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legal representation

Legal representation is generally the process of attorneys representing their clients in court (courtroom advocacy) and the process of attorneys representing their clients in transactional matters such as drafting, reviewing, and negotiating legal documents and relationships. You have the right to an attorney (right to counsel) under the Sixth Amendment to the United States Constitution—but only in criminal cases when your liberty or freedom is in jeopardy. In other words, you only have the right to counsel (such that the government must provide you with a defense attorney if you cannot afford to hire one) when you are charged with a crime for which you may receive jail or prison time. In civil litigation (as opposed to criminal litigation) you generally do not have the right to an attorney, and the government will not provide you with an attorney if you are not able to hire an attorney yourself. One exception to this rule is when a criminal prosecution arises in the context of a civil lawsuit—such as when the court is prosecuting a party or attorney for criminal contempt of court and the person charged with contempt faces jail time.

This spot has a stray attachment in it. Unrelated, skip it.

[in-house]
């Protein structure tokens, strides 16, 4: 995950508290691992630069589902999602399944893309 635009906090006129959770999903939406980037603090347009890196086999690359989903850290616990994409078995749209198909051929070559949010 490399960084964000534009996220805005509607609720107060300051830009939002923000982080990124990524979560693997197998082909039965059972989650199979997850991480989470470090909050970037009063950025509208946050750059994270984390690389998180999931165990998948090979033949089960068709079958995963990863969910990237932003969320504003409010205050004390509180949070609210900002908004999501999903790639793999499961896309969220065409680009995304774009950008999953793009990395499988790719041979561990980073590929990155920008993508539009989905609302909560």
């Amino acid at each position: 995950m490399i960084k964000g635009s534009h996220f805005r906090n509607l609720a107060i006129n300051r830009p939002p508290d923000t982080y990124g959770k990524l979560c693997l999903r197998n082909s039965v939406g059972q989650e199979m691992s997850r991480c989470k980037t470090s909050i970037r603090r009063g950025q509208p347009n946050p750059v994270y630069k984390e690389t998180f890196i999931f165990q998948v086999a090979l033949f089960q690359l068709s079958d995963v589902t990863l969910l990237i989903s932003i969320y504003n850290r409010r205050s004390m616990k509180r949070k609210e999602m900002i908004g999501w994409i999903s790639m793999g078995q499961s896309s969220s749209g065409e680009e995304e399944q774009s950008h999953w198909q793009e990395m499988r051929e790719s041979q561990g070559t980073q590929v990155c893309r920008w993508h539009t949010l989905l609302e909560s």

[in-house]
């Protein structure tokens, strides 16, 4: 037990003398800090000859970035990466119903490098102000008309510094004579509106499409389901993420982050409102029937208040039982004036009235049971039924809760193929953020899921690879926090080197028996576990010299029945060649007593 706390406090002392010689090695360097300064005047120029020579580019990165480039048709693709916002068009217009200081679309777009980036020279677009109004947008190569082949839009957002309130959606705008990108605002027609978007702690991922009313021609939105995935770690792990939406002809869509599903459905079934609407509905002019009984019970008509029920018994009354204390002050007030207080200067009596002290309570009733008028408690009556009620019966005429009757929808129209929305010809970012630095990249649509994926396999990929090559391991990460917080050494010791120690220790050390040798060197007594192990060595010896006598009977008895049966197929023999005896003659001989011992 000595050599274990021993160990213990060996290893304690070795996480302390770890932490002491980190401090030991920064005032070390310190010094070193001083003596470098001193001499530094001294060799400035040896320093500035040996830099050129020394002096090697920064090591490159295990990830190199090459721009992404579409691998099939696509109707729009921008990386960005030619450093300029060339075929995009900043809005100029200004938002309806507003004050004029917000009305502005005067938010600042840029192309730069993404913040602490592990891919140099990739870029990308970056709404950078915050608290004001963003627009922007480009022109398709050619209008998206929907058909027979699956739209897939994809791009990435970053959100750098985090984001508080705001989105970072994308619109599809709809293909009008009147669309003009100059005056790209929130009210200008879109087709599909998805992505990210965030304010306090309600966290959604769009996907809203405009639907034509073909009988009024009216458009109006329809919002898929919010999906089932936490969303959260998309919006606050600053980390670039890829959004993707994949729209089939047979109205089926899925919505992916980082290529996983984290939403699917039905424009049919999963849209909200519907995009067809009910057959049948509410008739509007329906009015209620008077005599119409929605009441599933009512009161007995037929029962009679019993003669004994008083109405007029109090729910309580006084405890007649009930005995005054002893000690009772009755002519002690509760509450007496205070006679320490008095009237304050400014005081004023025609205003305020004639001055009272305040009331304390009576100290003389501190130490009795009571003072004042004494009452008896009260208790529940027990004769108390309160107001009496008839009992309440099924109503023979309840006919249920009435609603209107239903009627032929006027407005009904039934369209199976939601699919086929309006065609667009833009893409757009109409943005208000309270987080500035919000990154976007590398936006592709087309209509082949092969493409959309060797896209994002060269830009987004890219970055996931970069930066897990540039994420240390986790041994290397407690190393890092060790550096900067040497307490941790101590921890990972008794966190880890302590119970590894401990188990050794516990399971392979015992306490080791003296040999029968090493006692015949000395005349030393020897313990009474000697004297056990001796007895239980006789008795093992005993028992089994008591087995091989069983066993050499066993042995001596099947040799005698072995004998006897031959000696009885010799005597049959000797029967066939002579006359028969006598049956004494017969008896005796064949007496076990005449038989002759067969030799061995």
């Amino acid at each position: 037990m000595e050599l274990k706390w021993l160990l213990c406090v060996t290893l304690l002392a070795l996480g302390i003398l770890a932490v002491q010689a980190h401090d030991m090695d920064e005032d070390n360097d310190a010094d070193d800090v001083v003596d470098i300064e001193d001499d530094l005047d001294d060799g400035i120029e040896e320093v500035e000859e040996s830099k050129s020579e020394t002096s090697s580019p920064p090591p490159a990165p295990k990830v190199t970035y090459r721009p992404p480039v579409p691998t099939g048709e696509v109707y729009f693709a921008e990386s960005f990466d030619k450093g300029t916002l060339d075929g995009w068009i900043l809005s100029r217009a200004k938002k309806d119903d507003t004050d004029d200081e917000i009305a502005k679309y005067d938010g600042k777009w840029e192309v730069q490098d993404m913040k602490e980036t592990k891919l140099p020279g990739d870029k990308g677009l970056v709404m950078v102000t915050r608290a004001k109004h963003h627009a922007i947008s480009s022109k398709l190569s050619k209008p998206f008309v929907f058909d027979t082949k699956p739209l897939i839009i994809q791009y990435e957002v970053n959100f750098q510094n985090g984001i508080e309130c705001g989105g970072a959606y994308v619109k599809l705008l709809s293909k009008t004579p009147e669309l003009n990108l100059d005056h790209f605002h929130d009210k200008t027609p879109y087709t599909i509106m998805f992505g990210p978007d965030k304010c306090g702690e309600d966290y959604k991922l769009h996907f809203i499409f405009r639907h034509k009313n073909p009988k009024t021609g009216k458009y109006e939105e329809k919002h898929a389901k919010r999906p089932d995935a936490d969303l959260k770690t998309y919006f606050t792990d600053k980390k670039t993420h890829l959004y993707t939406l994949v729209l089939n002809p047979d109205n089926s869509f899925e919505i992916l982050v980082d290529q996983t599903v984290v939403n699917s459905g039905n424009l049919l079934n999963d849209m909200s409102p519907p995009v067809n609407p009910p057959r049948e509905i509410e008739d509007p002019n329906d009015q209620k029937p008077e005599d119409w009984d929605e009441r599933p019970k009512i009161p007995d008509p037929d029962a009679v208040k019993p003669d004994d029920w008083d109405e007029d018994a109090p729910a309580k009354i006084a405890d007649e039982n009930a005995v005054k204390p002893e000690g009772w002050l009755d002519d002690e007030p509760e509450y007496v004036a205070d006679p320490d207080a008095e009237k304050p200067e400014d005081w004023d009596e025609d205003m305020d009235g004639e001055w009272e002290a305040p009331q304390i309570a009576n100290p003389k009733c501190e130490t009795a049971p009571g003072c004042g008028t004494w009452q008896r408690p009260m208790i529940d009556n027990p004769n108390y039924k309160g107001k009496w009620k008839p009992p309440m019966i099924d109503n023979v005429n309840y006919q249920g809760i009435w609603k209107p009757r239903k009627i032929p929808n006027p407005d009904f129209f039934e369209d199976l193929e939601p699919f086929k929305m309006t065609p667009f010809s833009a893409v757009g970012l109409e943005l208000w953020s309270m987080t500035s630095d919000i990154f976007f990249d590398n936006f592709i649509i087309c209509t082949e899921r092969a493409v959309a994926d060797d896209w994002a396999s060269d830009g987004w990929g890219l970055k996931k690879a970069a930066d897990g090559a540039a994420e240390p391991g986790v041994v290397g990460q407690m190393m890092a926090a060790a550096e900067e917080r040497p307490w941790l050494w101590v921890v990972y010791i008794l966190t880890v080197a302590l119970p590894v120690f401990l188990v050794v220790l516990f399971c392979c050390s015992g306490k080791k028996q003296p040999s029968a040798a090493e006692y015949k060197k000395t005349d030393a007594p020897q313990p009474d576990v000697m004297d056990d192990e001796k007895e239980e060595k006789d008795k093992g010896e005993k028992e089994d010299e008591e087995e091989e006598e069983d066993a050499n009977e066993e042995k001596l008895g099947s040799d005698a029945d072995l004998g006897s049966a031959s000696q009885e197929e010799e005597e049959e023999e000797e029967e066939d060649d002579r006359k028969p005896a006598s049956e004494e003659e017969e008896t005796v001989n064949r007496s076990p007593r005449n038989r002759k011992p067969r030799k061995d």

In Texas, legal representation encompasses both courtroom advocacy in legal proceedings and transactional legal services such as drafting and negotiating documents. Under the Sixth Amendment, individuals have the right to an attorney in criminal cases where their freedom is at stake, meaning the state must provide a defense attorney if the accused cannot afford one. This right to counsel does not extend to civil cases; individuals do not have a right to government-provided legal representation in civil litigation and must secure their own attorney if needed. However, if a criminal charge, such as criminal contempt of court, arises during a civil case and the individual faces the possibility of jail time, the right to counsel would then apply.

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